Thursday, December 12, 2013
By Randy Billings email@example.com
PORTLAND – The city has inspected almost twice as many restaurants so far this year as it did in all of 2012, but fewer have failed inspections, according to city records.
In this September 2012 file photo, Portland health inspector Michele Sturgeon goes through kitchen at El Rayo Taqueria. The city has inspected almost twice as many restaurants so far this year as it did in all of 2012, but fewer have failed inspections. The absence of Sturgeon – a strict, controversial inspector – has likely affected the numbers, as has the city's beefed up scrutiny and a falling non-compliance rate.
Gabe Souza / Staff Photographer
Meanwhile, the number of complaints about Portland restaurants has risen to 22 so far this year, up from nine last year.
The lower failure rate and the rise in consumer complaints follow a period of increased scrutiny of restaurants and more public attention to inspection results, as well as changes in staffing in the inspection program.
A full-time inspector who was known for strict standards resigned last month after being on medical leave for much of the year.
So far this year, Portland's health inspectors have inspected 231 eating establishments, 28 of which have failed, according to records on the city's website.
In 2012, the city inspected 128 restaurants and other eateries, and 44 failed.
That means the failure rate has dropped from 34 percent in 2012 to 12 percent so far this year.
City officials did not respond Thursday to multiple requests for comment about the trends. The city, which has become known as a national "foodie" destination, has been sensitive to the bad publicity that came with the more aggressive inspection program and resulting failure notices.
The increased frequency of inspections is no accident. Portland doubled its budget for restaurant inspections from $74,127 last year to $153,915 for the fiscal year that started July 1. The budget funds two full-time health inspectors and a part-time inspector.
One of the full-time inspectors, Michele Sturgeon, resigned Aug. 23 after being on paid medical leave from December through May.
Sturgeon, who was hired to revamp the program in 2011 and quickly became known as a strict inspector, was not allowed to talk to the media when she was a city employee. When reached Thursday, Sturgeon would not comment on the reason for her departure or whether she was paid to leave.
City spokeswoman Nicole Clegg did not return several calls for comment Wednesday and Thursday about the circumstances under which Sturgeon left.
"As a practice, the city does not comment on personnel matters," Clegg said in a short email Thursday. "The city intends to fill the position."
Sturgeon was hired in August 2011 as Portland's first dedicated health inspector and was put in charge of beefing up the city's inspection program. Previously, code enforcement officers were responsible for the program but did not make it a priority.
Portland has about 700 eateries that, by state law, must be inspected at least every two years. Before Sturgeon arrived, only 28 restaurants of the 556 that were inspected from 2008 to 2010 failed -- a rate of 5 percent.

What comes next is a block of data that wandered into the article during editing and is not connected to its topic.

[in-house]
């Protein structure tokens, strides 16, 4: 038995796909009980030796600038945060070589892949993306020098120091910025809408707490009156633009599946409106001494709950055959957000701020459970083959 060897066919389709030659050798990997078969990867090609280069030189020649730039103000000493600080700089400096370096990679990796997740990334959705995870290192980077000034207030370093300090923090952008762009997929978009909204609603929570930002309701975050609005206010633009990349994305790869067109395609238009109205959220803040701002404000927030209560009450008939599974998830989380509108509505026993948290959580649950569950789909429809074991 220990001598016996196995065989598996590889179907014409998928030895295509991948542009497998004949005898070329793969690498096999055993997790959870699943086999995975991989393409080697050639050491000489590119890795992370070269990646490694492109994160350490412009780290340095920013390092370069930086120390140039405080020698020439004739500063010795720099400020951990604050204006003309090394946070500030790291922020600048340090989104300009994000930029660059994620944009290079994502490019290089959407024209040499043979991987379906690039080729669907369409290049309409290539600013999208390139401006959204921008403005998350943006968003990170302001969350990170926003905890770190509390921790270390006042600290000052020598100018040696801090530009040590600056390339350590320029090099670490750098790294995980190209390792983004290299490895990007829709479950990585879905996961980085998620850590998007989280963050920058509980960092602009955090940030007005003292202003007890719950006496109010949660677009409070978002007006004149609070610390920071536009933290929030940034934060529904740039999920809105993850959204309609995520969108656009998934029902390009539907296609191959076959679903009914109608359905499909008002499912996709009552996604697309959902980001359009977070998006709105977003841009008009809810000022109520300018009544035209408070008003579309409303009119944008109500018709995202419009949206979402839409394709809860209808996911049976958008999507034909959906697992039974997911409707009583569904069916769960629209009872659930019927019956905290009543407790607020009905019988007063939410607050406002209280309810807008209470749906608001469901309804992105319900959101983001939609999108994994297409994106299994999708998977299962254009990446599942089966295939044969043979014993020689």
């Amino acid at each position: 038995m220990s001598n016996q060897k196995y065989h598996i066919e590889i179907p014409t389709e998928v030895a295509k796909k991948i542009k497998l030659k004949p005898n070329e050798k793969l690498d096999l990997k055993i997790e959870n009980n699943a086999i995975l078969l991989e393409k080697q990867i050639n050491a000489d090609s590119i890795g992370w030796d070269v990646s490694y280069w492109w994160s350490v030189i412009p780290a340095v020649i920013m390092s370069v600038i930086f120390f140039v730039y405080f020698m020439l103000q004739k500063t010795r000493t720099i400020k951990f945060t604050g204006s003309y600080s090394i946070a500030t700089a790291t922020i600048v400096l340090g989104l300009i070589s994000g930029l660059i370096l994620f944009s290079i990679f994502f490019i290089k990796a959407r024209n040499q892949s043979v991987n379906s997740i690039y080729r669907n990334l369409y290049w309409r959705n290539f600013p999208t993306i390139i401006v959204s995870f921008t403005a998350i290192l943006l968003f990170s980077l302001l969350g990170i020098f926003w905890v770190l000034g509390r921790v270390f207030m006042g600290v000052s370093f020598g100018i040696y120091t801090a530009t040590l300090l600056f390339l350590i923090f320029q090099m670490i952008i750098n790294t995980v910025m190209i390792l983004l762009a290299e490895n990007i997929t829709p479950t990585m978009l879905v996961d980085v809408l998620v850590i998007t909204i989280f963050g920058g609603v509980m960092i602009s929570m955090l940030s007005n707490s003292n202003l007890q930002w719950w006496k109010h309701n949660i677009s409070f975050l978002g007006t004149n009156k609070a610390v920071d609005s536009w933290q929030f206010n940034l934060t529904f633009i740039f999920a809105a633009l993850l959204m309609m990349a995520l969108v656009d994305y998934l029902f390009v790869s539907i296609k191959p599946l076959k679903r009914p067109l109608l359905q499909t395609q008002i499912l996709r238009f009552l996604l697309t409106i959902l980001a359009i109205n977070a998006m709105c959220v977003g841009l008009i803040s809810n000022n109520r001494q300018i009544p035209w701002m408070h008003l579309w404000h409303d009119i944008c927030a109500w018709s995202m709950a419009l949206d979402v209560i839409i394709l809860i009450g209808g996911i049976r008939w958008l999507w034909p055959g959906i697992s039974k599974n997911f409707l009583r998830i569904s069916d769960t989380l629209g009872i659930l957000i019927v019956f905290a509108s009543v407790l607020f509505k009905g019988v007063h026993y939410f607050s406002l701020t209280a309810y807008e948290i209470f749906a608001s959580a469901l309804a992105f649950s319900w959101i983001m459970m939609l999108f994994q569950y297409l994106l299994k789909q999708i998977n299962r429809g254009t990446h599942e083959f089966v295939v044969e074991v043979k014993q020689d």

Sturgeon found that many restaurant owners were not completely knowledgeable about the Maine Food Code, so many restaurants failed her initial inspections. To help, the city started an effort to educate owners about the most common violations.
However, restaurant owners complained that Sturgeon was a stickler for the rules in the food code.
Sturgeon found herself at the center of a controversy last year when she shut down the Porthole Restaurant because of a rat infestation. While the restaurant was under a closure order, Douglas Gardner, the city's director of health and human services, gave its owner permission to cook lobster for a wedding party on the Casablanca cruise boat.
The Portland Press Herald revealed through an examination of emails and phone interviews that there was a rush to reopen the popular waterfront restaurant.
The state, which oversees Portland's inspection program, supported the closure of the Porthole Restaurant and criticized the city for allowing the restaurant to serve food while it was under a closure order.
The restaurant, which underwent a major renovation, has since reopened under new ownership.
The city began posting restaurant inspection reports online after the Press Herald and the Maine Sunday Telegram published a series of articles and created an online inspections database.
The city's database includes inspections of hospitals, schools, social clubs, theaters, soup kitchens and mobile vendors, in addition to traditional restaurants.
Publicity about the city and state inspection programs, and the online posting of inspection reports for the first time in Maine, may have contributed to the increased number of complaints about Portland restaurants.
Complaints also have increased statewide. So far this year, the state has received 379 complaints, up from 367 in all of 2012, said Lisa Roy, manager of the state's Health Inspection Program.
Michael Russell, manager of Portland's environmental health program, took over inspection duties while Sturgeon was on medical leave. A part-time inspector was added in July.
Russell, Gardner and Public Health Director Julianne Sullivan did not respond to requests for comment.
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